"In diversity cases, federal courts look to the laws of the forum state in deciding issues regarding conflicts of law." Wall v. CSX Transp., Inc., 471 F.3d 410, 415 (2d Cir. 2006) (citing Klaxon Co. v. Stentor Electric Mfg. Co., 313 U.S. 487, 496-97 (1941)). As this case was removed to the District of Connecticut based on diversity jurisdiction, Connecticut law will apply for purposes of determining which state's substantive law should govern the dispute. Id. Because "Connecticut traditionally has followed a vested rights approach in determining the appropriate choice of law[,] . . . the validity and construction of a contract generally are determined by the law of the state of execution or by the law of the state in which the contract is to be performed." Brandewiede v. Emery Worldwide, 815 F.Supp. 60, 63 (D. Conn. 1992). Although the choice of law issue has not yet been briefed in this case, it appears that the insurance contracts at issue were executed in Connecticut, and it is therefore likely that Connecticut law will apply. -8-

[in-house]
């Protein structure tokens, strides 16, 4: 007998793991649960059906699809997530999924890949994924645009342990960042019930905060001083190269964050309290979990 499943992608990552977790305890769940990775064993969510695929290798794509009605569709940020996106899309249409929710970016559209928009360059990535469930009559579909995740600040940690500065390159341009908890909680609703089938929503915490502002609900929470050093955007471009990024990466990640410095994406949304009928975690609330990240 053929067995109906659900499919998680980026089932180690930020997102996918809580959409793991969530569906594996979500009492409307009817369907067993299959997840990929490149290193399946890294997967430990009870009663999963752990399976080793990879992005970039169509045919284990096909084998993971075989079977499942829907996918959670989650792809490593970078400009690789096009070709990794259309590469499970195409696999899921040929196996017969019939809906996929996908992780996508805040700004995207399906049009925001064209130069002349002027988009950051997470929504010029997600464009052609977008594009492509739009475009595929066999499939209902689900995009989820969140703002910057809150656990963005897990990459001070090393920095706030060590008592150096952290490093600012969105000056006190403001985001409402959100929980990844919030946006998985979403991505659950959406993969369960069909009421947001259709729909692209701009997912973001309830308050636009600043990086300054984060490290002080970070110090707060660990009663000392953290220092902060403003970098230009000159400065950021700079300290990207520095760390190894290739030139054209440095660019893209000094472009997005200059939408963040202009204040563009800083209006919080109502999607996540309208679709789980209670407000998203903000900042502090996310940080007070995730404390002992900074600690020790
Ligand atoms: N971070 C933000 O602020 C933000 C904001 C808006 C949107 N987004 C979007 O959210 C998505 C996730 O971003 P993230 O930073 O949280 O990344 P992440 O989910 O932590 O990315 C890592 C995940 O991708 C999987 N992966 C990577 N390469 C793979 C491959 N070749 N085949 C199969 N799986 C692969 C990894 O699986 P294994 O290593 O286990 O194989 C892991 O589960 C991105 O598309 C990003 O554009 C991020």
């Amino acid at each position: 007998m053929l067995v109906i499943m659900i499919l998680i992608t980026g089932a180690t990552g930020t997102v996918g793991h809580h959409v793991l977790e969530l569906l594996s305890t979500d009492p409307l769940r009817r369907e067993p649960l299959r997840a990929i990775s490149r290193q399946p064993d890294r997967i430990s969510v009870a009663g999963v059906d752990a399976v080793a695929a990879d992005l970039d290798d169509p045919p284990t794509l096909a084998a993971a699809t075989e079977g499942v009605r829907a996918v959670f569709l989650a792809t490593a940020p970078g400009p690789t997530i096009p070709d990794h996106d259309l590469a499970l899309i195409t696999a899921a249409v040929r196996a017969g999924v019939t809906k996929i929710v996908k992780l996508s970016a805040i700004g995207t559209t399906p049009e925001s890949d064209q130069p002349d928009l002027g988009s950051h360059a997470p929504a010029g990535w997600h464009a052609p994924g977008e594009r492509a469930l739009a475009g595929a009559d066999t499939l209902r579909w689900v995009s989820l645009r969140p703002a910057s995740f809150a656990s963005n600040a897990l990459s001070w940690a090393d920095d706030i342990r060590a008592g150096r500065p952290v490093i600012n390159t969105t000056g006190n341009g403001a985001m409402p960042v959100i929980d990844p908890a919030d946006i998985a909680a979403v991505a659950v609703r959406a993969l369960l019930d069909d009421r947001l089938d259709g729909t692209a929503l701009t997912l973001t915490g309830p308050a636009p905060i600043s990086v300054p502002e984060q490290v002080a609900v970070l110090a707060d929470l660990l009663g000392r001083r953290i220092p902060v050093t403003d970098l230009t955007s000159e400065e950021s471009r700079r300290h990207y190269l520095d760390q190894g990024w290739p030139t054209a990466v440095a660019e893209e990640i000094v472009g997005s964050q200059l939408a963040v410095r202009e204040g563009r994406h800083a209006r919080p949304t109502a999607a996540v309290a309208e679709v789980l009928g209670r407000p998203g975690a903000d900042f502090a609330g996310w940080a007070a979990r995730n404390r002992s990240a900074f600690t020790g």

All but the third factor, avoidance of piecemeal litigation, are neutral. The Supreme Court, however, has "held that `mere potential for conflict in the results of adjudications,' does not, without more, warrant staying exercise of federal jurisdiction." Village of Westfield, 170 F.3d at 123 (quoting Colorado River, 424 U.S. at 816). Because "the balance [is] heavily weighted in favor of the exercise of [federal] jurisdiction,'" id. at 121 (citing Moses H. Cone Mem'l Hosp., 460 U.S. at 16), the strong presumption of retaining jurisdiction has not been overcome.7
Conclusion Accordingly, the defendants' motions to dismiss [docket # 8 & 14] are denied.
Additionally, the defendants' motions to stay discovery pending ruling on this the motion to dismiss [docket # 29 & 31] are denied as moot.
SO ORDERED this 10th
day of February 2009, at Hartford, Connecticut.
/s/ Christopher F. Droney CHRISTOPHER F. DRONEY UNITED STATES DISTRICT JUDGE
The defendants also argue that the Court should decline to exercise its discretionary jurisdiction under the Declaratory Judgment Act. AM Broadband's claims, however, were not brought pursuant to the Declaratory Judgment Act, and several of its claims are for damages. -9-